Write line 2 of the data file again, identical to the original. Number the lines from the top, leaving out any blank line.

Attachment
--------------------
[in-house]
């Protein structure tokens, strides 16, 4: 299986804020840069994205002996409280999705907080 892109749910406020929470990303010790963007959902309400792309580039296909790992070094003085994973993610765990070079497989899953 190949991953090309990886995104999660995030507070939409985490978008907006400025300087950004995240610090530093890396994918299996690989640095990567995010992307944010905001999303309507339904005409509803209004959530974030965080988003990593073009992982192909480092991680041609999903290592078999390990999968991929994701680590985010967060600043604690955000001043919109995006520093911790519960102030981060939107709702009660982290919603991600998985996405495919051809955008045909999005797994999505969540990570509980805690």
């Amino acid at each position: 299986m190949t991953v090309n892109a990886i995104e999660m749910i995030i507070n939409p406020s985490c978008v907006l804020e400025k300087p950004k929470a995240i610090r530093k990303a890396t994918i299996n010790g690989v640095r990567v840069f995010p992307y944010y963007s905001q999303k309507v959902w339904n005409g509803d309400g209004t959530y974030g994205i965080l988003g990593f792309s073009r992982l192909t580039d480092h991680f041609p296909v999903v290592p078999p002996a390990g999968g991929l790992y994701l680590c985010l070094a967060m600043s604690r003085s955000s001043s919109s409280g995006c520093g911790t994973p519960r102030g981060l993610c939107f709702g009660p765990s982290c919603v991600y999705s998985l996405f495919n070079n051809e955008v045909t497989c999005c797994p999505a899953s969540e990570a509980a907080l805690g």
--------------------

């Protein structure tokens, strides 16, 4: 299986804020840069994205002996409280999705907080 892109749910406020929470990303010790963007959902309400792309580039296909790992070094003085994973993610765990070079497989899953 190949991953090309990886995104999660995030507070939409985490978008907006400025300087950004995240610090530093890396994918299996690989640095990567995010992307944010905001999303309507339904005409509803209004959530974030965080988003990593073009992982192909480092991680041609999903290592078999390990999968991929994701680590985010967060600043604690955000001043919109995006520093911790519960102030981060939107709702009660982290919603991600998985996405495919051809955008045909999005797994999505969540990570509980805690």